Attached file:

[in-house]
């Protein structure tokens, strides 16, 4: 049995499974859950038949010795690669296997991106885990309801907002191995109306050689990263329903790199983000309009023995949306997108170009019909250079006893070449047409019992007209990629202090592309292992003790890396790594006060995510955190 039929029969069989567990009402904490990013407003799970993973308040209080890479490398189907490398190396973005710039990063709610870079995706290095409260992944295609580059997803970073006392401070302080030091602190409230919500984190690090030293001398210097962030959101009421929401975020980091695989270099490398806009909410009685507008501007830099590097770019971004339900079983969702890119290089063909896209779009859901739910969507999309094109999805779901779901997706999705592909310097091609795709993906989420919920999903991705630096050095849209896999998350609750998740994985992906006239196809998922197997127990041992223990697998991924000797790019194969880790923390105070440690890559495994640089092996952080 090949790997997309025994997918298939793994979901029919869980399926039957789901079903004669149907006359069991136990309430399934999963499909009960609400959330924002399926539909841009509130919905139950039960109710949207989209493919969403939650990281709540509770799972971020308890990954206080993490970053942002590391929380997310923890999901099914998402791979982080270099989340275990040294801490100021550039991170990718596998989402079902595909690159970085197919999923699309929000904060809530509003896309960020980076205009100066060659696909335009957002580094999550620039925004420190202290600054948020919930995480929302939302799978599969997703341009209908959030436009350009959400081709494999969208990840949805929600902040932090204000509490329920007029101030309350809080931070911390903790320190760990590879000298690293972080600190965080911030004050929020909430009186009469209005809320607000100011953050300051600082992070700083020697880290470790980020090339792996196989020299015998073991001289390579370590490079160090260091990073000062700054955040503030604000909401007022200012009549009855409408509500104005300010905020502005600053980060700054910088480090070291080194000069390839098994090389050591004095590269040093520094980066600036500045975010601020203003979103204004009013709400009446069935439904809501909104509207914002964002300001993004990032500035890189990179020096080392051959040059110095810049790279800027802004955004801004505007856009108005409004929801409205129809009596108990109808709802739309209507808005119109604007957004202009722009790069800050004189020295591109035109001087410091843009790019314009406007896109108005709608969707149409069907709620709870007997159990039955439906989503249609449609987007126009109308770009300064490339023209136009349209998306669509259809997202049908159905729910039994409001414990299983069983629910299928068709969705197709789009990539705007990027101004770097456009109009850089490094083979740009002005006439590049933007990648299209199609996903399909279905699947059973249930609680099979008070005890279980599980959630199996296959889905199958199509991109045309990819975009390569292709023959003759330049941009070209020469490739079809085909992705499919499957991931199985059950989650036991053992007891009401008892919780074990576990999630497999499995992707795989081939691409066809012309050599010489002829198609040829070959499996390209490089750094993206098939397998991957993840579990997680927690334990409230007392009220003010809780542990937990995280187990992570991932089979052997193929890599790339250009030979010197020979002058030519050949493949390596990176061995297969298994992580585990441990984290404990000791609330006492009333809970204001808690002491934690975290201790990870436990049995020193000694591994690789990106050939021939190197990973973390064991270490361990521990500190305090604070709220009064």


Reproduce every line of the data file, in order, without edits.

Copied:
[in-house]
């Protein structure tokens, strides 16, 4: 049995499974859950038949010795690669296997991106885990309801907002191995109306050689990263329903790199983000309009023995949306997108170009019909250079006893070449047409019992007209990629202090592309292992003790890396790594006060995510955190 039929029969069989567990009402904490990013407003799970993973308040209080890479490398189907490398190396973005710039990063709610870079995706290095409260992944295609580059997803970073006392401070302080030091602190409230919500984190690090030293001398210097962030959101009421929401975020980091695989270099490398806009909410009685507008501007830099590097770019971004339900079983969702890119290089063909896209779009859901739910969507999309094109999805779901779901997706999705592909310097091609795709993906989420919920999903991705630096050095849209896999998350609750998740994985992906006239196809998922197997127990041992223990697998991924000797790019194969880790923390105070440690890559495994640089092996952080 090949790997997309025994997918298939793994979901029919869980399926039957789901079903004669149907006359069991136990309430399934999963499909009960609400959330924002399926539909841009509130919905139950039960109710949207989209493919969403939650990281709540509770799972971020308890990954206080993490970053942002590391929380997310923890999901099914998402791979982080270099989340275990040294801490100021550039991170990718596998989402079902595909690159970085197919999923699309929000904060809530509003896309960020980076205009100066060659696909335009957002580094999550620039925004420190202290600054948020919930995480929302939302799978599969997703341009209908959030436009350009959400081709494999969208990840949805929600902040932090204000509490329920007029101030309350809080931070911390903790320190760990590879000298690293972080600190965080911030004050929020909430009186009469209005809320607000100011953050300051600082992070700083020697880290470790980020090339792996196989020299015998073991001289390579370590490079160090260091990073000062700054955040503030604000909401007022200012009549009855409408509500104005300010905020502005600053980060700054910088480090070291080194000069390839098994090389050591004095590269040093520094980066600036500045975010601020203003979103204004009013709400009446069935439904809501909104509207914002964002300001993004990032500035890189990179020096080392051959040059110095810049790279800027802004955004801004505007856009108005409004929801409205129809009596108990109808709802739309209507808005119109604007957004202009722009790069800050004189020295591109035109001087410091843009790019314009406007896109108005709608969707149409069907709620709870007997159990039955439906989503249609449609987007126009109308770009300064490339023209136009349209998306669509259809997202049908159905729910039994409001414990299983069983629910299928068709969705197709789009990539705007990027101004770097456009109009850089490094083979740009002005006439590049933007990648299209199609996903399909279905699947059973249930609680099979008070005890279980599980959630199996296959889905199958199509991109045309990819975009390569292709023959003759330049941009070209020469490739079809085909992705499919499957991931199985059950989650036991053992007891009401008892919780074990576990999630497999499995992707795989081939691409066809012309050599010489002829198609040829070959499996390209490089750094993206098939397998991957993840579990997680927690334990409230007392009220003010809780542990937990995280187990992570991932089979052997193929890599790339250009030979010197020979002058030519050949493949390596990176061995297969298994992580585990441990984290404990000791609330006492009333809970204001808690002491934690975290201790990870436990049995020193000694591994690789990106050939021939190197990973973390064991270490361990521990500190305090604070709220009064």